When Stars Explode – Spiral Galaxy NGC 4981

ESO Views Spiral Galaxy NGC 4981

NGC 4981 is over 75 million light-years away in the constellation of Virgo (The Virgin). Credit: ESO Acknowledgment: Flickr user Josh Barrington

This newly released ESO image shows spiral galaxy NGC 4981.

Over 75 million light-years away in the constellation of Virgo (The Virgin) lies NGC 4981 — a spiral galaxy with a rather explosive past.

NGC 4981 was discovered on 17 April 1784 by William Herschel, and subsequently documented in John Dreyer’s New General Catalog. Over a century later, on 23 April 1968, the galaxy once again made it into the records when a Type la supernova — a stellar explosion in a binary star system — occurred within its confines: SN 1968I. SN 1968I, however, was not to be the galaxy’s only supernova. Decades later, the core collapse of a massive star led to supernova SN 2007c.

This spectacular shot of NGC 4981 — not showing any of the supernovae explosions; the bright star visible in the image is a foreground star — was captured by FORS, the visible and near-UV FOcal Reducer and low dispersion Spectrograph for ESO’s Very Large Telescope (VLT). FORS is the Swiss Army knife of ESO’s instruments — it is able to study many different astronomical objects in many different ways, and is responsible for some of the most iconic photos ever captured with the VLT.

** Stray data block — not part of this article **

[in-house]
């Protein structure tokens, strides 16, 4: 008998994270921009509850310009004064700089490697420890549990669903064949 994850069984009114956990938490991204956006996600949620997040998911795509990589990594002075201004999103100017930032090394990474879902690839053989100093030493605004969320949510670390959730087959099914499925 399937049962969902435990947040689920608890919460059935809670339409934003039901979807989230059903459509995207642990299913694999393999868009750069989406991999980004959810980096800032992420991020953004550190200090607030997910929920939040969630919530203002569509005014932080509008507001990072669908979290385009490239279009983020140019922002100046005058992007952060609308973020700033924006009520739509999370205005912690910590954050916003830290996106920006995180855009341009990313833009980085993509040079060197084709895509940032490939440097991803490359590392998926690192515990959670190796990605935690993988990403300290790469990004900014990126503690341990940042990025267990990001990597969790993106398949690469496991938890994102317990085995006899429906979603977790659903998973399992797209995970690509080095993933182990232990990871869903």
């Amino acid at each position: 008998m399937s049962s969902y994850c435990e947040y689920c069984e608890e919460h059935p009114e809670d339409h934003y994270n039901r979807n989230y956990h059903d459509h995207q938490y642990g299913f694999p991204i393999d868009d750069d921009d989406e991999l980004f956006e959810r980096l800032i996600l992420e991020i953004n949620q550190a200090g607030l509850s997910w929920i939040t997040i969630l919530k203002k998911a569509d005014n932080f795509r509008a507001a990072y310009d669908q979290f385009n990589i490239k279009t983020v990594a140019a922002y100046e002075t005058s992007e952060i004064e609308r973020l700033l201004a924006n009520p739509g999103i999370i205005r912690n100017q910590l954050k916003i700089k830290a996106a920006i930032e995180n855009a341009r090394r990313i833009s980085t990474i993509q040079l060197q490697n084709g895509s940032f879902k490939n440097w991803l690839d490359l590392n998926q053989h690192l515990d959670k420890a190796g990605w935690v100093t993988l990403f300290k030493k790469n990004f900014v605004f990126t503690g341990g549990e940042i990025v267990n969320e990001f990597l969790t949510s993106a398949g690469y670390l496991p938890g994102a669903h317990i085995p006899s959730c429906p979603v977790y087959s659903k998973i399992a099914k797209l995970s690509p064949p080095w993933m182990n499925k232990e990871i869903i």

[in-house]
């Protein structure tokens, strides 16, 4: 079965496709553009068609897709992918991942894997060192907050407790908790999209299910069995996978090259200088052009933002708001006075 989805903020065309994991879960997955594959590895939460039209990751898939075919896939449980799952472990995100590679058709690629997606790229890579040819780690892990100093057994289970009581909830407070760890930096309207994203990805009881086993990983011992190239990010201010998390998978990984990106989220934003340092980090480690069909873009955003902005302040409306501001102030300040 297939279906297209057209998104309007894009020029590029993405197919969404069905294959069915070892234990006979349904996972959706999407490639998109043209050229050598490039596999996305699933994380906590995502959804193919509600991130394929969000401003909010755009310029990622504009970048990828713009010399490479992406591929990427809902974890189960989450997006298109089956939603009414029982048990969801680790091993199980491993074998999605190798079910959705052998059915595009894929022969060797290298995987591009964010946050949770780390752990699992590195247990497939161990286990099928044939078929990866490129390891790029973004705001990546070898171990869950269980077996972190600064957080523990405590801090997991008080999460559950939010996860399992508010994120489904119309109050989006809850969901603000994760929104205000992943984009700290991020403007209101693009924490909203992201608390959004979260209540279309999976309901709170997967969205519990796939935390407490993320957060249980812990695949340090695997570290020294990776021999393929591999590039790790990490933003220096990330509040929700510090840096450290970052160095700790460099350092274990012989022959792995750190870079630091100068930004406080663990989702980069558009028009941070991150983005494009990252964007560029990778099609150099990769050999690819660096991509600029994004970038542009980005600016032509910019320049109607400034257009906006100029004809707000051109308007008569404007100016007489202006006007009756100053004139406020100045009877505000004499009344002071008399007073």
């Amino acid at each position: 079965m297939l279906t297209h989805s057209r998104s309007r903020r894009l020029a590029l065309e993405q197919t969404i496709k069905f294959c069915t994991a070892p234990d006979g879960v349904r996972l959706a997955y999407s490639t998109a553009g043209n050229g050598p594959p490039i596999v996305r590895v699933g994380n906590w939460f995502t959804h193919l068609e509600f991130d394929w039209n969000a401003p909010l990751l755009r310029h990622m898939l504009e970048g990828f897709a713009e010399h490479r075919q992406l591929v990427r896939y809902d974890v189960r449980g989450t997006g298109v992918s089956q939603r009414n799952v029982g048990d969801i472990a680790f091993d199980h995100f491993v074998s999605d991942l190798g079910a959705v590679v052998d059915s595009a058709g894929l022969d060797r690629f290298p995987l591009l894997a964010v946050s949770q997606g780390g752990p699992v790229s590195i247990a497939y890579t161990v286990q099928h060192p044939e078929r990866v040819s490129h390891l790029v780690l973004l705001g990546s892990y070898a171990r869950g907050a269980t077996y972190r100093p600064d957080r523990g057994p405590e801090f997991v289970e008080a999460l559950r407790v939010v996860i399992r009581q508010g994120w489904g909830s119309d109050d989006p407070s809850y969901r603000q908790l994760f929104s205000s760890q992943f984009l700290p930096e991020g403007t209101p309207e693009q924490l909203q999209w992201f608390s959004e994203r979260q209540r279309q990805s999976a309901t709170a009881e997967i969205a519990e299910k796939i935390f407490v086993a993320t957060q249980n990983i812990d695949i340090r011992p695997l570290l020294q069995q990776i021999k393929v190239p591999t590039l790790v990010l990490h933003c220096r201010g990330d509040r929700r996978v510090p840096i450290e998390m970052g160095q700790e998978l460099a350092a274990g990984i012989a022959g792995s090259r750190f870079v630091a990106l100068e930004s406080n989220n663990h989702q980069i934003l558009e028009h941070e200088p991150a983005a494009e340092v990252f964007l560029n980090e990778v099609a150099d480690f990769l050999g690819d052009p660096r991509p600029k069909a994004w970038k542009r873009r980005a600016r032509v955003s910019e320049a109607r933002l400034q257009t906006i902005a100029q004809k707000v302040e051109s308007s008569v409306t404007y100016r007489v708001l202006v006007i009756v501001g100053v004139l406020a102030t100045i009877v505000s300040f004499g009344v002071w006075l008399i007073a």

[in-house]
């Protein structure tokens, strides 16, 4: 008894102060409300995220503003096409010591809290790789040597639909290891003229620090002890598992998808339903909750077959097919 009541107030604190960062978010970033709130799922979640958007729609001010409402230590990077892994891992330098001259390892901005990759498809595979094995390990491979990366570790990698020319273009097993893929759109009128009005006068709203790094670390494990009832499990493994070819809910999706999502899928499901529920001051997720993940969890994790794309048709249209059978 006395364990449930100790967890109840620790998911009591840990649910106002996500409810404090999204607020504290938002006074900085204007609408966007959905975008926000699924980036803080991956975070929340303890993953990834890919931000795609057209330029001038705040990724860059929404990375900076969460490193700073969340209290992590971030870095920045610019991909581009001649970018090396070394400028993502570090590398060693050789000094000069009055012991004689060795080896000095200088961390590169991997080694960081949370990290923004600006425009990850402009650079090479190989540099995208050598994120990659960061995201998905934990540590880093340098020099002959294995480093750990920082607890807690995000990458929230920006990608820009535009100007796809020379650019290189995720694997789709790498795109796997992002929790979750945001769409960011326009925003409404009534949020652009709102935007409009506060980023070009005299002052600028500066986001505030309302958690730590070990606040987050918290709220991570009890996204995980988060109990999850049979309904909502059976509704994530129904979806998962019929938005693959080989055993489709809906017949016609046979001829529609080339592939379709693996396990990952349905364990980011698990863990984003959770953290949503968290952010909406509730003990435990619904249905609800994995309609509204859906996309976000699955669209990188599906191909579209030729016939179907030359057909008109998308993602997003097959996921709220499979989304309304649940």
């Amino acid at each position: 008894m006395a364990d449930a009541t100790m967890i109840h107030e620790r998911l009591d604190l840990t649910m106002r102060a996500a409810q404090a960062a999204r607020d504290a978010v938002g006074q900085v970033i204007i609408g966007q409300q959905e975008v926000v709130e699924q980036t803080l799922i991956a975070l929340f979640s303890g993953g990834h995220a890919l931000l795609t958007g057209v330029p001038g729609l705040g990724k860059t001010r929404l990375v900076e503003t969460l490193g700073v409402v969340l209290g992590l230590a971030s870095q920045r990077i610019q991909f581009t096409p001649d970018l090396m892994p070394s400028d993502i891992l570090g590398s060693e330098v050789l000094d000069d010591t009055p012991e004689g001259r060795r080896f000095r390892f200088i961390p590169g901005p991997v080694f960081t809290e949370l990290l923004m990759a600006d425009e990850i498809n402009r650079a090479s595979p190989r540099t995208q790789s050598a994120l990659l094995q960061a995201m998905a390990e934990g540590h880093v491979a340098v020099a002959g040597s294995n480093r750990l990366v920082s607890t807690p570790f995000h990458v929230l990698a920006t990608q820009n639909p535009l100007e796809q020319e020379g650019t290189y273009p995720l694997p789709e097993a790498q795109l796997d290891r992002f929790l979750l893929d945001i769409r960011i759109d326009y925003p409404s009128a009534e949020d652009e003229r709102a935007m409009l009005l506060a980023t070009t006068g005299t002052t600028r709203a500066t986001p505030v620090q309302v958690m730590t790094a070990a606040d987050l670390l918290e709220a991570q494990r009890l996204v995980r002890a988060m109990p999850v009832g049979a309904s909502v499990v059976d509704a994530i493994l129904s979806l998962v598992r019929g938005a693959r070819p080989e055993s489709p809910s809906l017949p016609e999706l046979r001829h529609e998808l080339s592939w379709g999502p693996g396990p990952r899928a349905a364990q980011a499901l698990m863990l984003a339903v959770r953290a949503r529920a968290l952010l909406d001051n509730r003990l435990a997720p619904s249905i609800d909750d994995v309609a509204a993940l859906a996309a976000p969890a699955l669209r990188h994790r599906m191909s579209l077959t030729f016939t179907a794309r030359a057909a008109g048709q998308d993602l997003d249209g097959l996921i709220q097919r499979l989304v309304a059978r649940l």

The data to create this image was selected from the ESO archive by Josh Barrington as part of the Hidden Treasures competition.

Be the first to comment on "When Stars Explode – Spiral Galaxy NGC 4981"

Leave a comment

Email address is optional. If provided, your email will not be published or shared.